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In Nova Scotia, race relations are strained, gender equality remains an issue, LGBTQIA people still face challenges and barriers, and the disabled must be vigilant so that they aren’t ignored or shafted.So having a stable, smoothly running human rights commission seems like a good idea.
For instance, that mandate statement was authorized by Lena Metlege Diab (the government minister responsible for the Nova Scotia Human Rights Act at the time) and Tracey Williams (the former interim director and CEO of the human rights commission). Diana Whalen is the new cabinet minister in charge of the human rights file, inheriting the job after a Liberal cabinet shuffle in July.However, people who have filed human-rights complaints have said it takes years to have their situations resolved.For example, last year, a discrimination case involving the Black Educators Association and a former employee, Rachel Brothers, was put to bed after her complaint was heard and decided in her favour.The woman, who’d been working in the association’s Kentville office, had said she was wrongfully fired in 2006 and filed a complaint in 2008.The former finance minister has 10 other cabinet responsibilities, including being deputy premier and succeeding Metlege Diab as the province’s attorney general and justice minister.Bureaucrat Michelle Higgins, a government lawyer, took over from Williams as acting CEO in July, according to Higgins’ Linked In.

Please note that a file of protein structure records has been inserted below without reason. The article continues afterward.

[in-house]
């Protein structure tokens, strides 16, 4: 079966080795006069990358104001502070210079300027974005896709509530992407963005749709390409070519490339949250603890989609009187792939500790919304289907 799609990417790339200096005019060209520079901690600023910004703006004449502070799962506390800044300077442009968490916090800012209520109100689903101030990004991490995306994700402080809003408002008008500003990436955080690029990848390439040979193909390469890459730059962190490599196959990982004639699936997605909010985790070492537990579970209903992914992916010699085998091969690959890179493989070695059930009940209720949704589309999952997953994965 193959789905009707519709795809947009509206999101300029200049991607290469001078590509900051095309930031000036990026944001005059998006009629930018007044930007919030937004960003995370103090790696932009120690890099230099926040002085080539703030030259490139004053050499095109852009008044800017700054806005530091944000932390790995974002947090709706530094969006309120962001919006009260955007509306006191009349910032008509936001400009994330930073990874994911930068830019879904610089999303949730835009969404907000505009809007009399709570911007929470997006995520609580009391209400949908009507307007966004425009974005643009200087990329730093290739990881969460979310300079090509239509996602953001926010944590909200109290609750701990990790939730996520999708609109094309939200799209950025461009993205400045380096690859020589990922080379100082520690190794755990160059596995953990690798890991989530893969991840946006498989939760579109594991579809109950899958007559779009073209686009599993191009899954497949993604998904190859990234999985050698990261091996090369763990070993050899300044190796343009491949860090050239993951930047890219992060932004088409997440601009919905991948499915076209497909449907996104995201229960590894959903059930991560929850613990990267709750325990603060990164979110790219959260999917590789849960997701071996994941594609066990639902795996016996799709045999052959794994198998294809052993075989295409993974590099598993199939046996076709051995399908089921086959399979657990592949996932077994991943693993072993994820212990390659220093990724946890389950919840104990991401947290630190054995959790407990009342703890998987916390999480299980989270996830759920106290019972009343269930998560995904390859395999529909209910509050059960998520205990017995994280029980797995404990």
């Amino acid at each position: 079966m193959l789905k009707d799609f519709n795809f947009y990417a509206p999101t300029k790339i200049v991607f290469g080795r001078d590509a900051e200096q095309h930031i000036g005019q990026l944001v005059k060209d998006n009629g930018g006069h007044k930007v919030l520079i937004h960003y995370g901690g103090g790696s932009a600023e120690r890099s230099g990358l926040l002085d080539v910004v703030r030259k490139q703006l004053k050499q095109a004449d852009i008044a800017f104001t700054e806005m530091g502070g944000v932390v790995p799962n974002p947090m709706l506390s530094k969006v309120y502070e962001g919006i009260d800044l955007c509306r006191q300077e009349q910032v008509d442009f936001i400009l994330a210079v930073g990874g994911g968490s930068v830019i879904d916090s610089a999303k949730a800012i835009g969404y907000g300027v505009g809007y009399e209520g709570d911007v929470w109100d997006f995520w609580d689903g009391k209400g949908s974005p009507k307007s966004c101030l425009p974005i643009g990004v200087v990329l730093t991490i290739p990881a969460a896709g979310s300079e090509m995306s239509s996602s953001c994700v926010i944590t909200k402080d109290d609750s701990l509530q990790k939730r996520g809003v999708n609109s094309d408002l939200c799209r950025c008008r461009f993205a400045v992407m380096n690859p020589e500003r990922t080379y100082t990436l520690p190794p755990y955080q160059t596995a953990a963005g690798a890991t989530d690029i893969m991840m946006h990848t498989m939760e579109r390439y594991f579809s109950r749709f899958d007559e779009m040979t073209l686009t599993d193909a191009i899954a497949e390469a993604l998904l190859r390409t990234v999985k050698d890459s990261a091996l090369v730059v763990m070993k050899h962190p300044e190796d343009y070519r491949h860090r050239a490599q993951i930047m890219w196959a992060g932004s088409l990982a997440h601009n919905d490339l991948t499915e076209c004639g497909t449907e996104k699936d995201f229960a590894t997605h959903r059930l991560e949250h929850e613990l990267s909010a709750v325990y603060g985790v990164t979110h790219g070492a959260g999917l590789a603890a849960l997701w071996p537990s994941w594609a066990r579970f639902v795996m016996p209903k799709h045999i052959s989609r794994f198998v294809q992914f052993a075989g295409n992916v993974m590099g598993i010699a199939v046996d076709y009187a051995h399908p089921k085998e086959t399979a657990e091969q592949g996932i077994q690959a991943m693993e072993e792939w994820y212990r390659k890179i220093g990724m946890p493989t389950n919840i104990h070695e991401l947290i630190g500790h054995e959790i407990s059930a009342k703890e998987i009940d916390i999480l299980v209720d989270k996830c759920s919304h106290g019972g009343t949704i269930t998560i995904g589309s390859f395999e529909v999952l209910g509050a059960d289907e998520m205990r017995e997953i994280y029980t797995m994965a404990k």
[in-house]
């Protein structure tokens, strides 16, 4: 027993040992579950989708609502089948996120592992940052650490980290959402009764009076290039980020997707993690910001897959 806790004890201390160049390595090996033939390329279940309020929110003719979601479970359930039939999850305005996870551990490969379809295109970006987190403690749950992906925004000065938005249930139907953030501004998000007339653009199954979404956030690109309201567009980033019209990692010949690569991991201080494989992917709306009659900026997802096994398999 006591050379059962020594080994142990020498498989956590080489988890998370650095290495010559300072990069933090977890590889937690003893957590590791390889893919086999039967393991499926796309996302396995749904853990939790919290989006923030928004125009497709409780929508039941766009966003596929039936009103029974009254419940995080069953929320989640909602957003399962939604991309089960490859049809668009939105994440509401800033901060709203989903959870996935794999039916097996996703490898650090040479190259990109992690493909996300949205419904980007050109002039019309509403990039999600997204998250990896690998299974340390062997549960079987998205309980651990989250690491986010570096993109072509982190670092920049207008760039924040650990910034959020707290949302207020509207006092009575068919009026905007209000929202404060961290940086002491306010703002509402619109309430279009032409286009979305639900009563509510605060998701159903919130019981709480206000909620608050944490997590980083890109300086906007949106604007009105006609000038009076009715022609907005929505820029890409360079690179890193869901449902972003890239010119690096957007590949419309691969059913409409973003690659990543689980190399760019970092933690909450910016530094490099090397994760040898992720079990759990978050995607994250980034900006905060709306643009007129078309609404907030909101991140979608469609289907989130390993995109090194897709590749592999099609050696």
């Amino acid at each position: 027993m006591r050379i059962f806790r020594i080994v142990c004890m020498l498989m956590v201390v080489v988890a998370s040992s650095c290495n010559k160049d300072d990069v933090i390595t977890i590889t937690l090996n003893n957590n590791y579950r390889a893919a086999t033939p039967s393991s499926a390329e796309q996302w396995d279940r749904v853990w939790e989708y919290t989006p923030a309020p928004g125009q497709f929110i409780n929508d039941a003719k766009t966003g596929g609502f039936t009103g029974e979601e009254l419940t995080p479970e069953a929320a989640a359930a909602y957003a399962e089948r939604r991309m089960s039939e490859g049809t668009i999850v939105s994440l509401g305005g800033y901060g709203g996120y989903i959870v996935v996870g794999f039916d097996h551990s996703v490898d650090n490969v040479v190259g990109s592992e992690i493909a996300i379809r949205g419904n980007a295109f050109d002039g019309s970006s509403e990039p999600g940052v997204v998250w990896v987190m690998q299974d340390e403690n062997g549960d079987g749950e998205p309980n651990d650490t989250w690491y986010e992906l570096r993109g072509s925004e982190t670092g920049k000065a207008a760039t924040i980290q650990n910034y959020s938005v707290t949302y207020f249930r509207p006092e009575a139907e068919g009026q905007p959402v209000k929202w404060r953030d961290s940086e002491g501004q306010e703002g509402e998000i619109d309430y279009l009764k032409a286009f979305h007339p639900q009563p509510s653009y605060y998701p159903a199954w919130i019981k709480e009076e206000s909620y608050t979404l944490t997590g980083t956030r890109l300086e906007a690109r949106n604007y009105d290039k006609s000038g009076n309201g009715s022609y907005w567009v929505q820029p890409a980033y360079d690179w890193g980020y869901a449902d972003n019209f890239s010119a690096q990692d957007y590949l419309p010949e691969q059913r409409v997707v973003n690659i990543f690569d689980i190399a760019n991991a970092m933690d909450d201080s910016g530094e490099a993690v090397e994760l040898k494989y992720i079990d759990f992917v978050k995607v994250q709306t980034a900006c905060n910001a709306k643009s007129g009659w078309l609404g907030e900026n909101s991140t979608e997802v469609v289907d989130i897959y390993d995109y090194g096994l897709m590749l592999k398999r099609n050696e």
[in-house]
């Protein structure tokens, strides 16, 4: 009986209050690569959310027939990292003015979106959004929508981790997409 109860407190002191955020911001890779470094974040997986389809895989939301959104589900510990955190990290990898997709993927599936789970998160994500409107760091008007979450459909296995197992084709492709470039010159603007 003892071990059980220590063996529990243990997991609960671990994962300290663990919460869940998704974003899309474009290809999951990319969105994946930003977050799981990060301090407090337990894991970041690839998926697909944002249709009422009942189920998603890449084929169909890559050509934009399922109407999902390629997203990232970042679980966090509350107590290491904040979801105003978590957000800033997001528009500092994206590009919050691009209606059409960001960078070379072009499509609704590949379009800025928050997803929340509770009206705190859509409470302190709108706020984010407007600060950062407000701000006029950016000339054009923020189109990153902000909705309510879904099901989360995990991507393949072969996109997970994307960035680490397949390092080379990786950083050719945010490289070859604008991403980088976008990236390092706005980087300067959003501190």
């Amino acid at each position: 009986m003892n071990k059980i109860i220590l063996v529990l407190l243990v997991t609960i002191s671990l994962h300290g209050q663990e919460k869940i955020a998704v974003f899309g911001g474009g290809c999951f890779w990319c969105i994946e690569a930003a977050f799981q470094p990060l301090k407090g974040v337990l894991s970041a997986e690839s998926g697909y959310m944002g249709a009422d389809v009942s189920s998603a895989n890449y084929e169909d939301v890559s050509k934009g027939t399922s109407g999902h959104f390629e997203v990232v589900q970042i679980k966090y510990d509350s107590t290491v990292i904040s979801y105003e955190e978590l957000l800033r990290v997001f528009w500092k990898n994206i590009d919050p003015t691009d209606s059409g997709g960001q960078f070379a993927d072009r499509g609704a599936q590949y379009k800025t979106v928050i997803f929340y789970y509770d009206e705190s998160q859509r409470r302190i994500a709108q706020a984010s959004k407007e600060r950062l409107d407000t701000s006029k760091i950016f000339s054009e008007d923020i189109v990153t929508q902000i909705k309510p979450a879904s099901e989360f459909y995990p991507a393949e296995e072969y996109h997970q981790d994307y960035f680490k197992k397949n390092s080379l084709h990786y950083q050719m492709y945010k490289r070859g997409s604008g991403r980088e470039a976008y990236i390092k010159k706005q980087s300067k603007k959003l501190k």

Higgins is the third director at the commission since 2013.
Executive search firm Knightsbridge Robertson Surrette is currently working with the NSHRC to find the commission’s next CEO—its fourth since 2013.
Tracey Williams had assumed the post in the summer of 2013, following the departure of former chief executive officer David Shannon.
He told a Halifax reporter last year he took control of a dysfunctional organization in 2012 and left it after a 17-month tenure that was marked by bureaucratic paper-pushing, “internal petty bickering” and personnel problems.
Senior staff at the commission have disputed Shannon’s candid view of his old workplace.
They’ve said the agency is doing its job safeguarding the rights of Nova Scotians under human rights legislation, and it has been addressing the backlog of cases that clogged the system.